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Lima – Culinary capital of the world and much more

This month, my longtime home town Vienna has again been ranked as the most livable city in the world by The Economist. There are many reasons why this ranking makes sense to me. Public transportation is good and inexpensive, housing is affordable, and having a good social system in place ensures that the crime rate is extremely low. Furthermore, high-quality and affordable health care is available, and there is lots of public green space and opportunities to exercise as well as a myriad of cultural offerings. While I am not ruling out returning one day to Vienna, at the moment, I don’t miss any of these qualities and I enjoy exploring other cities like Lima. There is at least one aspect in which Lima is ahead of Vienna and ahead of all other cities in the world too: Cuisine. Four of Lima’s restaurants made it on The World’s 50 Best Restaurants list this month, more than anywhere else. The number one restaurant, Central, is also in Lima.

Shortly after our arrival here, we met up with a fellow nomad who we first met in Cuenca and who is driving his car (and dog) from the United States through Central and South America to Ushuaia, at the southernmost tip of the continent. Through him, we got to know another long-term nomad of 9 years who is undertaking the same journey with his girlfriend. They are enthusiastic foodies and therefore it didn’t take long until we ended up in Mayta, then the world’s 32nd (now the 47th) best restaurant, where they were able to get a reservation. After our visit to the Leo in Bogotá, the 43rd best restaurant in the world, this was my second fine dining experience of this sort. Our culinary journey didn’t stop there. We had delicious food in different restaurants in town. Among my favorites were the restaurants Rafael, Costanera 700, and Isolina. My favorite Liman dish is Ceviche. I had no idea that raw fish could taste so good!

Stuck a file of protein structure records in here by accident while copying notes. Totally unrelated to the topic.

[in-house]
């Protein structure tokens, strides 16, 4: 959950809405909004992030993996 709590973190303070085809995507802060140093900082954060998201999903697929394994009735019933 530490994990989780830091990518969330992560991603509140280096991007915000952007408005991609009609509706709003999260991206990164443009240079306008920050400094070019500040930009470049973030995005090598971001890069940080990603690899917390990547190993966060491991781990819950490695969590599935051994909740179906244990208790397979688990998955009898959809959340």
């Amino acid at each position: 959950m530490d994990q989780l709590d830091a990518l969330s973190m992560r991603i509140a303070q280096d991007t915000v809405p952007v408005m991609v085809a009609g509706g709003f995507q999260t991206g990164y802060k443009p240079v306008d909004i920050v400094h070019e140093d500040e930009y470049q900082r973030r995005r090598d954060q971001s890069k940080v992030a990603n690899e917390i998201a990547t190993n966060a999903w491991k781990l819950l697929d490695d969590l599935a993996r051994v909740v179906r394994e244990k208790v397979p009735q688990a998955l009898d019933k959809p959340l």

We also got to experience Peruvian hospitality at its best. Friends of Bee in the US put us in touch with their friend in Lima, who invited us to their home and enormous wine cellar, with a delicious dinner at Costanera 700 afterward. Thanks, Pepo & family, for making us feel so at home!

Lima is, with a population of roughly 10 Million, the third largest desert city, after Karachi and Cairo. It basically never rains, but constant irrigation throughout the city masks the feeling of living in a desert climate. Quite the contrary–it actually feels very green. The temperature has been ideal here. During our month-long stay from the end of May until the end of June, we basically never needed a sweater and hardly ever felt hot, given the average temperature of about 22°C / 72° F. It’s currently winter in the southern hemisphere and in Lima this would usually mean that you rarely see the sun behind a gray sky. We were very lucky though because we had a sunny day every 3 to 4 days.

Our apartment was halfway between Parque del Amor and Parque John F. Kennedy in the heart of the Miraflores borough. We lived on the 13th floor with floor-to-ceiling windows in our living room and gorgeous views from nearly every room. Being so close to the Malecón, a cycle and walking path along the cliffs of Lima, was incredibly nice. The views and parks along the Malecón are gorgeous and seeing so many people working out there was inspiring too. Lots of people were running and cycling along the cliffs throughout the day. I ran three times a week on the Malecón and completed my last run at a pace I haven’t managed to run at in a really long time (4k with an average pace of 4:12 min). Our apartment overlooked several tennis courts, and I noticed that people were not only running very early but also started playing tennis as early as 6:00 am too.